Tree algorithms for mining association rules
With the increasing reliability of digital communication, the falling cost of hardware
and increased computational power, the gathering and storage of data has become
easier than at any other time in history. Commercial and public agencies are able to
hold extensive records about all aspects of their operations. Witness the proliferation
of point of sale (POS) transaction recording within retailing, digital storage of
census data and computerized hospital records. Whilst the gathering of such data
has uses in terms of answering specific queries and allowing visulisation of certain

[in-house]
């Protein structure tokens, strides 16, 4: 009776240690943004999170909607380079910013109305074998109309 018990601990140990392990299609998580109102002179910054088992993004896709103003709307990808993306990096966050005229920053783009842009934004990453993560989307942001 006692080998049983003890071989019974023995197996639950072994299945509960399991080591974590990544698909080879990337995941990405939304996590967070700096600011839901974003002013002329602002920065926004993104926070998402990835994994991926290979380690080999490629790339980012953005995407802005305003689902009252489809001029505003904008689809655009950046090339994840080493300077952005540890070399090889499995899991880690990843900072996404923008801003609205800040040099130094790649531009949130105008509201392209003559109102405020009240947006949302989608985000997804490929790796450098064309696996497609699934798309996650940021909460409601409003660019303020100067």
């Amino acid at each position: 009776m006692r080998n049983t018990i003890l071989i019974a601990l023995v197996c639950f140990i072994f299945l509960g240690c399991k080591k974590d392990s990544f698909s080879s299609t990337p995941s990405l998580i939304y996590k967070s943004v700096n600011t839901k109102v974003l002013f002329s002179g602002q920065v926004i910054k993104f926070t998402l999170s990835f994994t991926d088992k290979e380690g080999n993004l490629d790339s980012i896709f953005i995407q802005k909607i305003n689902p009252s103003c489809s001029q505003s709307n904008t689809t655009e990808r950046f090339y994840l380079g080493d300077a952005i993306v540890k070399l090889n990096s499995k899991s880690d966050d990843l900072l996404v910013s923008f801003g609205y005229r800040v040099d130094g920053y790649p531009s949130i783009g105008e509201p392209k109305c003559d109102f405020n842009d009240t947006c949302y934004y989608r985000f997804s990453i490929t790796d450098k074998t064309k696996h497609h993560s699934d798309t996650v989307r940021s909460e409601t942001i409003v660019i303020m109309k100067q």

trends the volumes of data can hide significant patterns that would be impossible to
locate manually. These patterns, once found, could provide an insight into customer
behviour, demographic shifts and patient diagnosis hitherto unseen and unexpected.
Remaining competitive in a modem business environment, or delivering services in
a timely and cost effective manner for public services is a crucial part of modem
economics. Analysis of the data held by an organisaton, by a system that "learns"
can allow predictions to be made based on historical evidence. Users may guide the
process but essentially the software is exploring the data unaided.
The research described within this thesis develops current ideas regarding the exploration
of large data volumes. Particular areas of research are the reduction of
the search space within the dataset and the generation of rules which are deduced
from the patterns within the data. These issues are discussed within an experimental
framework which extracts information from binary data.